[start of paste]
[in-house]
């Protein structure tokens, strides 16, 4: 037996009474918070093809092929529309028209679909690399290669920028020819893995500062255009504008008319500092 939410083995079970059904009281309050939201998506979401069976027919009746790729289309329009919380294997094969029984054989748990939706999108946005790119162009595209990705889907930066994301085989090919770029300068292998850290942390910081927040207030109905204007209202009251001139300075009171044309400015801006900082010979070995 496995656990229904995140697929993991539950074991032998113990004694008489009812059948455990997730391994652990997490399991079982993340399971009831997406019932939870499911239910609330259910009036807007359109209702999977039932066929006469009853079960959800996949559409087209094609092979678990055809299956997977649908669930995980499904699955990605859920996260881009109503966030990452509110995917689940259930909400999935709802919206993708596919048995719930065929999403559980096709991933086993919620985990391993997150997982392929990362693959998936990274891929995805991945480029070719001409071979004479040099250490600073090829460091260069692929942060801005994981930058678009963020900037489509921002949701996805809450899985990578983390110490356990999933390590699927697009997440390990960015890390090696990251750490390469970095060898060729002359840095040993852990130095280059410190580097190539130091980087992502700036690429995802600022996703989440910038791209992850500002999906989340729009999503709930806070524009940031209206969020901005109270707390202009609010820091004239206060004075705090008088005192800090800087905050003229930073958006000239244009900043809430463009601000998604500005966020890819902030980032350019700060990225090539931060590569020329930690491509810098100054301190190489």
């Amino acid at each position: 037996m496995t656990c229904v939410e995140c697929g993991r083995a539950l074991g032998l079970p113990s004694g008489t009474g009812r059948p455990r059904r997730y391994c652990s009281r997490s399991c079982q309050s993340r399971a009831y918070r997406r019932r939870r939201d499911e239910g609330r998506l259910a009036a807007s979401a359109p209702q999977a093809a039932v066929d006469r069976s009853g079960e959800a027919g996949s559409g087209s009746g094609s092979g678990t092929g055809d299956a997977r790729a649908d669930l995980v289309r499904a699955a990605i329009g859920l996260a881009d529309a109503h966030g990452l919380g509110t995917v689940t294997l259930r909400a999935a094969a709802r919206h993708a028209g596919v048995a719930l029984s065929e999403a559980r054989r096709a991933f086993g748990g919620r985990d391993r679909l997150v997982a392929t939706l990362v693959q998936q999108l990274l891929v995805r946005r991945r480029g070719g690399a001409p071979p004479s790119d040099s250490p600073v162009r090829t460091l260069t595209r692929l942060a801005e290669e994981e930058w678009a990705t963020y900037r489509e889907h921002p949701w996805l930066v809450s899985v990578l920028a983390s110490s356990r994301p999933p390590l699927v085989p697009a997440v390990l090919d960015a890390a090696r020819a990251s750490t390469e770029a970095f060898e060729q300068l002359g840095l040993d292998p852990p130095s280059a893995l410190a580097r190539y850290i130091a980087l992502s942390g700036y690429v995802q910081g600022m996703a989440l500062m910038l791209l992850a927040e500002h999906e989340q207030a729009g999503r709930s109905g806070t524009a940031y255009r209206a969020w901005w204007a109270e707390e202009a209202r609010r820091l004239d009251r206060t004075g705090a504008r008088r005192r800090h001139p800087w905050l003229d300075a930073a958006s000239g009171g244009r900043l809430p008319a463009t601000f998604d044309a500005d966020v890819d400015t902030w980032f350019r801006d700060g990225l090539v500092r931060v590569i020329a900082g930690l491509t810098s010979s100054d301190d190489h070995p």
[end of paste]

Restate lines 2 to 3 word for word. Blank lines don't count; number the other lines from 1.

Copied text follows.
């Protein structure tokens, strides 16, 4: 037996009474918070093809092929529309028209679909690399290669920028020819893995500062255009504008008319500092 939410083995079970059904009281309050939201998506979401069976027919009746790729289309329009919380294997094969029984054989748990939706999108946005790119162009595209990705889907930066994301085989090919770029300068292998850290942390910081927040207030109905204007209202009251001139300075009171044309400015801006900082010979070995 496995656990229904995140697929993991539950074991032998113990004694008489009812059948455990997730391994652990997490399991079982993340399971009831997406019932939870499911239910609330259910009036807007359109209702999977039932066929006469009853079960959800996949559409087209094609092979678990055809299956997977649908669930995980499904699955990605859920996260881009109503966030990452509110995917689940259930909400999935709802919206993708596919048995719930065929999403559980096709991933086993919620985990391993997150997982392929990362693959998936990274891929995805991945480029070719001409071979004479040099250490600073090829460091260069692929942060801005994981930058678009963020900037489509921002949701996805809450899985990578983390110490356990999933390590699927697009997440390990960015890390090696990251750490390469970095060898060729002359840095040993852990130095280059410190580097190539130091980087992502700036690429995802600022996703989440910038791209992850500002999906989340729009999503709930806070524009940031209206969020901005109270707390202009609010820091004239206060004075705090008088005192800090800087905050003229930073958006000239244009900043809430463009601000998604500005966020890819902030980032350019700060990225090539931060590569020329930690491509810098100054301190190489």
């Amino acid at each position: 037996m496995t656990c229904v939410e995140c697929g993991r083995a539950l074991g032998l079970p113990s004694g008489t009474g009812r059948p455990r059904r997730y391994c652990s009281r997490s399991c079982q309050s993340r399971a009831y918070r997406r019932r939870r939201d499911e239910g609330r998506l259910a009036a807007s979401a359109p209702q999977a093809a039932v066929d006469r069976s009853g079960e959800a027919g996949s559409g087209s009746g094609s092979g678990t092929g055809d299956a997977r790729a649908d669930l995980v289309r499904a699955a990605i329009g859920l996260a881009d529309a109503h966030g990452l919380g509110t995917v689940t294997l259930r909400a999935a094969a709802r919206h993708a028209g596919v048995a719930l029984s065929e999403a559980r054989r096709a991933f086993g748990g919620r985990d391993r679909l997150v997982a392929t939706l990362v693959q998936q999108l990274l891929v995805r946005r991945r480029g070719g690399a001409p071979p004479s790119d040099s250490p600073v162009r090829t460091l260069t595209r692929l942060a801005e290669e994981e930058w678009a990705t963020y900037r489509e889907h921002p949701w996805l930066v809450s899985v990578l920028a983390s110490s356990r994301p999933p390590l699927v085989p697009a997440v390990l090919d960015a890390a090696r020819a990251s750490t390469e770029a970095f060898e060729q300068l002359g840095l040993d292998p852990p130095s280059a893995l410190a580097r190539y850290i130091a980087l992502s942390g700036y690429v995802q910081g600022m996703a989440l500062m910038l791209l992850a927040e500002h999906e989340q207030a729009g999503r709930s109905g806070t524009a940031y255009r209206a969020w901005w204007a109270e707390e202009a209202r609010r820091l004239d009251r206060t004075g705090a504008r008088r005192r800090h001139p800087w905050l003229d300075a930073a958006s000239g009171g244009r900043l809430p008319a463009t601000f998604d044309a500005d966020v890819d400015t902030w980032f350019r801006d700060g990225l090539v500092r931060v590569i020329a900082g930690l491509t810098s010979s100054d301190d190489h070995p």